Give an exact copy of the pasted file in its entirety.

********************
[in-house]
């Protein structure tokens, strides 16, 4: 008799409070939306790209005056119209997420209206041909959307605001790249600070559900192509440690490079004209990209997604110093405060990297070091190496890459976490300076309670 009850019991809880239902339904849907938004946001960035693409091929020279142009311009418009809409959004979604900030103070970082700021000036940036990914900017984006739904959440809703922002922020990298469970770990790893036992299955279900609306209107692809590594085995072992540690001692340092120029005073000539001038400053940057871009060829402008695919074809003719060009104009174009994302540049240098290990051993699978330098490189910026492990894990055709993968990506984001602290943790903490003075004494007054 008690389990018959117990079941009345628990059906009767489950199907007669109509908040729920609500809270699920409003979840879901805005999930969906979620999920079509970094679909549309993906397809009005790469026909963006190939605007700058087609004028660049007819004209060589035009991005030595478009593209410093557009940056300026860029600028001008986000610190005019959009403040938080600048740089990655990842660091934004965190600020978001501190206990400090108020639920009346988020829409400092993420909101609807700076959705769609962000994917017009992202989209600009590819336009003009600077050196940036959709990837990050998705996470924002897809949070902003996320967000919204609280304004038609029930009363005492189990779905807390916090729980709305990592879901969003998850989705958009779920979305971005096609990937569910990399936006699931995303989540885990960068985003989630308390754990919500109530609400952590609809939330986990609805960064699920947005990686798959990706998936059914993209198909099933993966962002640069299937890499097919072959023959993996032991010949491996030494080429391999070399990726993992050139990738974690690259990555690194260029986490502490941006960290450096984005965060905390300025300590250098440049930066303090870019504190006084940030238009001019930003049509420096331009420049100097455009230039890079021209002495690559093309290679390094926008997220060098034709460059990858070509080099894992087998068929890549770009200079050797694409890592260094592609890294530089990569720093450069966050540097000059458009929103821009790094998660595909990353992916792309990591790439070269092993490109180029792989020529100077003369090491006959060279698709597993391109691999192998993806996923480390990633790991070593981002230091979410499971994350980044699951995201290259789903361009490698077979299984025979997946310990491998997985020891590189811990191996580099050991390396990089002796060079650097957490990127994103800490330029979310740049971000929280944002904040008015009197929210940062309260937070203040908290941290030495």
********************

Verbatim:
[in-house]
């Protein structure tokens, strides 16, 4: 008799409070939306790209005056119209997420209206041909959307605001790249600070559900192509440690490079004209990209997604110093405060990297070091190496890459976490300076309670 009850019991809880239902339904849907938004946001960035693409091929020279142009311009418009809409959004979604900030103070970082700021000036940036990914900017984006739904959440809703922002922020990298469970770990790893036992299955279900609306209107692809590594085995072992540690001692340092120029005073000539001038400053940057871009060829402008695919074809003719060009104009174009994302540049240098290990051993699978330098490189910026492990894990055709993968990506984001602290943790903490003075004494007054 008690389990018959117990079941009345628990059906009767489950199907007669109509908040729920609500809270699920409003979840879901805005999930969906979620999920079509970094679909549309993906397809009005790469026909963006190939605007700058087609004028660049007819004209060589035009991005030595478009593209410093557009940056300026860029600028001008986000610190005019959009403040938080600048740089990655990842660091934004965190600020978001501190206990400090108020639920009346988020829409400092993420909101609807700076959705769609962000994917017009992202989209600009590819336009003009600077050196940036959709990837990050998705996470924002897809949070902003996320967000919204609280304004038609029930009363005492189990779905807390916090729980709305990592879901969003998850989705958009779920979305971005096609990937569910990399936006699931995303989540885990960068985003989630308390754990919500109530609400952590609809939330986990609805960064699920947005990686798959990706998936059914993209198909099933993966962002640069299937890499097919072959023959993996032991010949491996030494080429391999070399990726993992050139990738974690690259990555690194260029986490502490941006960290450096984005965060905390300025300590250098440049930066303090870019504190006084940030238009001019930003049509420096331009420049100097455009230039890079021209002495690559093309290679390094926008997220060098034709460059990858070509080099894992087998068929890549770009200079050797694409890592260094592609890294530089990569720093450069966050540097000059458009929103821009790094998660595909990353992916792309990591790439070269092993490109180029792989020529100077003369090491006959060279698709597993391109691999192998993806996923480390990633790991070593981002230091979410499971994350980044699951995201290259789903361009490698077979299984025979997946310990491998997985020891590189811990191996580099050991390396990089002796060079650097957490990127994103800490330029979310740049971000929280944002904040008015009197929210940062309260937070203040908290941290030495």